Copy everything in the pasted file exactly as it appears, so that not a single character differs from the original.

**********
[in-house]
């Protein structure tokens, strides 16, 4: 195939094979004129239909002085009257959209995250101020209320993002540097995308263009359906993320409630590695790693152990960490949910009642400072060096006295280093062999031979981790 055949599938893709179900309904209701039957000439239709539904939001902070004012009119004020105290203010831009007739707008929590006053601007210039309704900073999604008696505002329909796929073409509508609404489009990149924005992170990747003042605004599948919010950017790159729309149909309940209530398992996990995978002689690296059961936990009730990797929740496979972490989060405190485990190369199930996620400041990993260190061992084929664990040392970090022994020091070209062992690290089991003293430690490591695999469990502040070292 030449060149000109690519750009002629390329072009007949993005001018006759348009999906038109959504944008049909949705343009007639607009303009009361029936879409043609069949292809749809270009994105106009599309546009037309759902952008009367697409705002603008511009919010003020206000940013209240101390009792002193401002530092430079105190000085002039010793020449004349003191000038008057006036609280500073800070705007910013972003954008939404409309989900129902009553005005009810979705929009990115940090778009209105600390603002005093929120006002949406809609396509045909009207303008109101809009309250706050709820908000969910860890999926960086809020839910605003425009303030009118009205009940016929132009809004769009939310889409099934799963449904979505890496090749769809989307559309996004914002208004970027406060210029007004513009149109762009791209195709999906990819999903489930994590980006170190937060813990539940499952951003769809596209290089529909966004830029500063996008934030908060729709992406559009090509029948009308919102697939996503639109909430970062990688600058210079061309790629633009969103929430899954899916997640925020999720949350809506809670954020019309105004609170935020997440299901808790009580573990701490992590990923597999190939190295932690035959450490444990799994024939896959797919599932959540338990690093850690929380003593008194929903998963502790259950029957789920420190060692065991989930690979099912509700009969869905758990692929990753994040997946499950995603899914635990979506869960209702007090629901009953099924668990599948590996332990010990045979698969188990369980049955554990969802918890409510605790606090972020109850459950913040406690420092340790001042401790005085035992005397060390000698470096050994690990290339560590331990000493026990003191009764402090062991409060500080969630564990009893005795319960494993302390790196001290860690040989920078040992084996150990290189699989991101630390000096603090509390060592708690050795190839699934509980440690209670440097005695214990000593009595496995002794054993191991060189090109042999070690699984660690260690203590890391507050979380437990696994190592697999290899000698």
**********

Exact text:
[in-house]
């Protein structure tokens, strides 16, 4: 195939094979004129239909002085009257959209995250101020209320993002540097995308263009359906993320409630590695790693152990960490949910009642400072060096006295280093062999031979981790 055949599938893709179900309904209701039957000439239709539904939001902070004012009119004020105290203010831009007739707008929590006053601007210039309704900073999604008696505002329909796929073409509508609404489009990149924005992170990747003042605004599948919010950017790159729309149909309940209530398992996990995978002689690296059961936990009730990797929740496979972490989060405190485990190369199930996620400041990993260190061992084929664990040392970090022994020091070209062992690290089991003293430690490591695999469990502040070292 030449060149000109690519750009002629390329072009007949993005001018006759348009999906038109959504944008049909949705343009007639607009303009009361029936879409043609069949292809749809270009994105106009599309546009037309759902952008009367697409705002603008511009919010003020206000940013209240101390009792002193401002530092430079105190000085002039010793020449004349003191000038008057006036609280500073800070705007910013972003954008939404409309989900129902009553005005009810979705929009990115940090778009209105600390603002005093929120006002949406809609396509045909009207303008109101809009309250706050709820908000969910860890999926960086809020839910605003425009303030009118009205009940016929132009809004769009939310889409099934799963449904979505890496090749769809989307559309996004914002208004970027406060210029007004513009149109762009791209195709999906990819999903489930994590980006170190937060813990539940499952951003769809596209290089529909966004830029500063996008934030908060729709992406559009090509029948009308919102697939996503639109909430970062990688600058210079061309790629633009969103929430899954899916997640925020999720949350809506809670954020019309105004609170935020997440299901808790009580573990701490992590990923597999190939190295932690035959450490444990799994024939896959797919599932959540338990690093850690929380003593008194929903998963502790259950029957789920420190060692065991989930690979099912509700009969869905758990692929990753994040997946499950995603899914635990979506869960209702007090629901009953099924668990599948590996332990010990045979698969188990369980049955554990969802918890409510605790606090972020109850459950913040406690420092340790001042401790005085035992005397060390000698470096050994690990290339560590331990000493026990003191009764402090062991409060500080969630564990009893005795319960494993302390790196001290860690040989920078040992084996150990290189699989991101630390000096603090509390060592708690050795190839699934509980440690209670440097005695214990000593009595496995002794054993191991060189090109042999070690699984660690260690203590890391507050979380437990696994190592697999290899000698």